A host of mainstream media outlets published articles over the last few days criticizing football fans for celebrating in Tampa, Florida during this year's Super Bowl, warning that by doing so they risked making the game a coronavirus "superspreader" event.
However, those same outlets had comparatively little to say about the large gatherings that took place after President Joe Biden's election win or over the course of the last year during Black Lives Matter protests.
One glaring example of the double standard was exhibited by the New York Times, which published a story early Monday morning, headlined, "In Tampa, Super Bowl Celebrations Bring Superspreader Concerns."
In the story, Times writer Neil Vigdor complained about how the streets of Tampa "teemed with boozy revelers into the wee hours of Monday, many of them ignoring pleas by medical experts to social distance and wear masks," following the Tampa Bay Buccaneers' rout of the Kansas City Chiefs on Sunday night.
"The scene of thousands of fans tightly packed into the city's streets and outside Raymond James Stadium represented an alternate universe from the steady warnings by the nation's top health officials about the risks of the Super Bowl becoming a superspreader event," added Vigdor.
Yet, in a story published in early November, headlined, "A Rollicking N.Y.C. Celebration for Biden's Win, Well Into the Night," the Times made no mention of the coronavirus risks, even as it noted how "thousands of people poured into Times Square" to cheer Trump's ousting.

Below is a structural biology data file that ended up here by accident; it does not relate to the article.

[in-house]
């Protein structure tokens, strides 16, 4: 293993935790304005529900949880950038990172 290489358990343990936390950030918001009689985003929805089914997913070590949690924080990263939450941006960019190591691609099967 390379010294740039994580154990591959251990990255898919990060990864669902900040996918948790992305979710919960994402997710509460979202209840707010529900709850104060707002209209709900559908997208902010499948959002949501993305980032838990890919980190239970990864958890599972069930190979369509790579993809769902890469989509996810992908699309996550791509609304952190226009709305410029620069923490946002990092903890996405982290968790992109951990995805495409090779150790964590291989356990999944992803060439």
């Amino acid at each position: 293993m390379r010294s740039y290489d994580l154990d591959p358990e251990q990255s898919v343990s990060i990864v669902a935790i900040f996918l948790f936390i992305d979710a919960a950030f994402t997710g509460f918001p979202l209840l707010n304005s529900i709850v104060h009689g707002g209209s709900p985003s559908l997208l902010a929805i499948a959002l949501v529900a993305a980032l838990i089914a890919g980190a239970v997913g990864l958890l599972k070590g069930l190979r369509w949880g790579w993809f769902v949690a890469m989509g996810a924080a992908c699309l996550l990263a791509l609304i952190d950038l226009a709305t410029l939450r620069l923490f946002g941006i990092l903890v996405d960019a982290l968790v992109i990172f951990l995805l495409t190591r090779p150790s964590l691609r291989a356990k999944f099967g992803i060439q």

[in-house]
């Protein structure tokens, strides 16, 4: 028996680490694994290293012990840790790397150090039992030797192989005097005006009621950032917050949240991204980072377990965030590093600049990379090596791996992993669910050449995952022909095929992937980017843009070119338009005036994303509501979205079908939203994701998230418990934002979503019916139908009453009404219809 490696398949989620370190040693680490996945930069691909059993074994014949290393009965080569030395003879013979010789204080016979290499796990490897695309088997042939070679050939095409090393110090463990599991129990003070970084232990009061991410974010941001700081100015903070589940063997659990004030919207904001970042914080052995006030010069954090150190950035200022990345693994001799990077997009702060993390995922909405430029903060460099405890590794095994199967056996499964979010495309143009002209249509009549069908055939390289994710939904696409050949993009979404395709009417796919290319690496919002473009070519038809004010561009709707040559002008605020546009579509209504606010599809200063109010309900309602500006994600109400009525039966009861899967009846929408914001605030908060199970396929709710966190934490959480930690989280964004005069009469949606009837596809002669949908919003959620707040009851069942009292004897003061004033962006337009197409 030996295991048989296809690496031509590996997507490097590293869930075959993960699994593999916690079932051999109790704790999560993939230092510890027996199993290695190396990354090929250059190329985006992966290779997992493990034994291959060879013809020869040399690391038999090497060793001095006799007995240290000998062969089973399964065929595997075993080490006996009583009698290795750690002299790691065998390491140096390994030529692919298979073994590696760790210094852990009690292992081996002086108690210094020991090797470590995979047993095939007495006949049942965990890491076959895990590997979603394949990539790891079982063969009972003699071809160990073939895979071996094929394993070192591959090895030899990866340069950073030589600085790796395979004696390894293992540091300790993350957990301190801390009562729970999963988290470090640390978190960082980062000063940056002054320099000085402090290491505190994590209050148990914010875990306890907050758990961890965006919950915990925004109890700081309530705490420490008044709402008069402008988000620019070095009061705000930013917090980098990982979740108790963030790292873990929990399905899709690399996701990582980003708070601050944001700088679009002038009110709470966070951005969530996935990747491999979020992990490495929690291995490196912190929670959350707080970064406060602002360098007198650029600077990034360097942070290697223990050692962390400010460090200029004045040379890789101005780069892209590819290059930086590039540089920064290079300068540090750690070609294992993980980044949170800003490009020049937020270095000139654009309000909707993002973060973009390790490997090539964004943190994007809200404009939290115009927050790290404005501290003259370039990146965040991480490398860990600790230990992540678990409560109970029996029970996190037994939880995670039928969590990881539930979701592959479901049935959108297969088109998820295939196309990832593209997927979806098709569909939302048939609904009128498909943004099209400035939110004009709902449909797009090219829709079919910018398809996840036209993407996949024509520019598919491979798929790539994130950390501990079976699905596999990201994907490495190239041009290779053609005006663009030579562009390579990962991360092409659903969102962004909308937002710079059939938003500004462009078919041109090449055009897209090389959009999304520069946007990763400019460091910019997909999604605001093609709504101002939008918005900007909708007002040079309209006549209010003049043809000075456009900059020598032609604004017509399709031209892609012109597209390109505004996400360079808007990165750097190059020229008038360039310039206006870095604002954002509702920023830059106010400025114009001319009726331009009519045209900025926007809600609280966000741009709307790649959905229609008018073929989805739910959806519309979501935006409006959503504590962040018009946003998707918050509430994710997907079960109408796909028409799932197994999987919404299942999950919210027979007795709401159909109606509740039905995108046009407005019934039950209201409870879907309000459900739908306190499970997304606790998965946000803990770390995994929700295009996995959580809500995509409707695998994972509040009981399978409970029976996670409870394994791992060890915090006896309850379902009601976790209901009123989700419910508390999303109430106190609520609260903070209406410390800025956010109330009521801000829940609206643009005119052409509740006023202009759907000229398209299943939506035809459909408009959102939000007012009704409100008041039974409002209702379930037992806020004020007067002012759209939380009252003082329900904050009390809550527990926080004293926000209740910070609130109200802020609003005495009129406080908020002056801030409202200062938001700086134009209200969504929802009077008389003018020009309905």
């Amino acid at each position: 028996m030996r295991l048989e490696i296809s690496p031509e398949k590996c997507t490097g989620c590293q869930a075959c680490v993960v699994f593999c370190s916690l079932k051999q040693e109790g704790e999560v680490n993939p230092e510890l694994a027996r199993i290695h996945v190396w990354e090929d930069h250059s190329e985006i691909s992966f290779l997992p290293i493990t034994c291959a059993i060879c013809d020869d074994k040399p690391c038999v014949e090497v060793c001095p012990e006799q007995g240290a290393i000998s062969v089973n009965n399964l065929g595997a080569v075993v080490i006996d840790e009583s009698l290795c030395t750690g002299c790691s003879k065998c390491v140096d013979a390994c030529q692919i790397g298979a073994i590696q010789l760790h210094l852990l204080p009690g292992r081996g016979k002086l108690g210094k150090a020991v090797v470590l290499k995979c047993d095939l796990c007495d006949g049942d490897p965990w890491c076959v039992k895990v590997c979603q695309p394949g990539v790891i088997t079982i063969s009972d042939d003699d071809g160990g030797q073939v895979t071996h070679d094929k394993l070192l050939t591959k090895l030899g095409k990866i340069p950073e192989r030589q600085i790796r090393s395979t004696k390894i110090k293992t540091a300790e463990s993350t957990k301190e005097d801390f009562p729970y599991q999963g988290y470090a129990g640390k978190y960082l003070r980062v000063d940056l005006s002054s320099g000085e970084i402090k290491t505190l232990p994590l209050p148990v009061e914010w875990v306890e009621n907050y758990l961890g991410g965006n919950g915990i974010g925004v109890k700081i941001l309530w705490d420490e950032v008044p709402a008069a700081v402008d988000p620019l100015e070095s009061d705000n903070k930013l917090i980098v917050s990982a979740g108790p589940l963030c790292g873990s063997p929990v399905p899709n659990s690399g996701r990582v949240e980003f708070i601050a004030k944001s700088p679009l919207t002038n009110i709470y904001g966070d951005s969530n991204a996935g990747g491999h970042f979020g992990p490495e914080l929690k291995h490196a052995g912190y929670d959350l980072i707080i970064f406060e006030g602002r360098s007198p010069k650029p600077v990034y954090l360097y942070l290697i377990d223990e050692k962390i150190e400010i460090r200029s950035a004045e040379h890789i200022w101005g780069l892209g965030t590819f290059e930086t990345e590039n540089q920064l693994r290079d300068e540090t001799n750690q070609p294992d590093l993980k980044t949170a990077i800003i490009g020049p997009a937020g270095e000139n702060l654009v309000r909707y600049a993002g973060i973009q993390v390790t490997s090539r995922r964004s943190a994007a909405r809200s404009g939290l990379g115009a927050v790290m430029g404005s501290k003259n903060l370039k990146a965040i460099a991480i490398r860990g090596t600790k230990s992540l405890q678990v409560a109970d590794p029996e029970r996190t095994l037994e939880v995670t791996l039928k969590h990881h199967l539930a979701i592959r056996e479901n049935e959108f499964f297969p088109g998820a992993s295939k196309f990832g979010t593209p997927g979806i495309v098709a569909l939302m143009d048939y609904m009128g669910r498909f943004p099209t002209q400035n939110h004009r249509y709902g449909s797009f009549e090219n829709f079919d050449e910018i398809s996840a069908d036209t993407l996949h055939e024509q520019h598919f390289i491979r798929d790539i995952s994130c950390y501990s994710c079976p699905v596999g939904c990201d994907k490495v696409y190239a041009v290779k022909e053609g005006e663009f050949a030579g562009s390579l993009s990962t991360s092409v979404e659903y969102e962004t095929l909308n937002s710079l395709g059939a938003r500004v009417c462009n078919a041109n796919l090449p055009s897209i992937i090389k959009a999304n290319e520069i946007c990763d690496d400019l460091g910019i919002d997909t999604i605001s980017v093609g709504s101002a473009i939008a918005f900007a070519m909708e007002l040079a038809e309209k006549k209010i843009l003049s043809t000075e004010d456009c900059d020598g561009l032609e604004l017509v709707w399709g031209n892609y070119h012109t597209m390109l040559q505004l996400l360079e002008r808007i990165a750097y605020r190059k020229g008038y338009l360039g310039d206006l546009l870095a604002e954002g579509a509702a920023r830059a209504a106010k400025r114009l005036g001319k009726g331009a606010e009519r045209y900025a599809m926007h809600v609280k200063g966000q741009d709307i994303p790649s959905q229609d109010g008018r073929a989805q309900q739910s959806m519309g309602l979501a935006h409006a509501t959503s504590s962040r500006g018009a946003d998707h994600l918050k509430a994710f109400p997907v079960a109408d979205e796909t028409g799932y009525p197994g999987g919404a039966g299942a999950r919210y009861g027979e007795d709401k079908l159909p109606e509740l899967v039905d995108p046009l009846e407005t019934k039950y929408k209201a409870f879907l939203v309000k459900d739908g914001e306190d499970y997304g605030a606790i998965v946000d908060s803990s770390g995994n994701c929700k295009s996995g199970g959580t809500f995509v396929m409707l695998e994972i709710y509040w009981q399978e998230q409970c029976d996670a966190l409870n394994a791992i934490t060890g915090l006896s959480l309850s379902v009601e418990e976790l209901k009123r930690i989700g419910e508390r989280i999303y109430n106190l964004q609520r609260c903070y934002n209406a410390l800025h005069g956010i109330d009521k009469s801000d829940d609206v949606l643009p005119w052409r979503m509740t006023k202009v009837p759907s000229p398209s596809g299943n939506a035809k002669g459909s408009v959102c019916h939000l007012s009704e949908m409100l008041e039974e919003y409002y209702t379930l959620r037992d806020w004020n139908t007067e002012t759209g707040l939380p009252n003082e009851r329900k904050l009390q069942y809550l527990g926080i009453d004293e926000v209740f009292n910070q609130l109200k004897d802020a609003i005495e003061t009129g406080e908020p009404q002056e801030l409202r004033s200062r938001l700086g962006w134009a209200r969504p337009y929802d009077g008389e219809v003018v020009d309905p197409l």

H/T @bakes https://t.co/LAlgI0q9KQ— Stephen L. Miller (@Stephen L. Miller)1612785770.0
The Washington Post similarly fretted over the "antics" that ensued Sunday night following the game, in which "thousands of maskless fans flooded the street ... risking a superspreader event."
Yet as the pandemic raged on last summer, the outlet stayed mum on the risks of large Black Lives Matter gatherings and even defended them against suggestions that they contributed to a surge in infections.
The Huffington Post also covered the superspreader "revelry" which occurred in postgame celebrations, noting that the more contagious coronavirus variant, B.1.1.7, is "spreading rapidly in Florida."
Yet again, the outlet had nothing but positive things to say about Black Lives Matter protests last year as it celebrated the protests' achievements and dispelled "myths" about the movement. No mention of the coronavirus needed.
CNN was peddling the narrative before the game even happened, noting in a story yesterday that while coronavirus numbers are improving, "infections could grow exponentially with Super Bowl gatherings." Earlier in the week, CNN reported on the concerns health officials had that the game would be a "superspreader" event, as did the Associated Press.
But one might recall how CNN maintained that packed Black Lives Matter protests were much safer than Trump rallies. The same logic must apply to Super Bowl parties, too.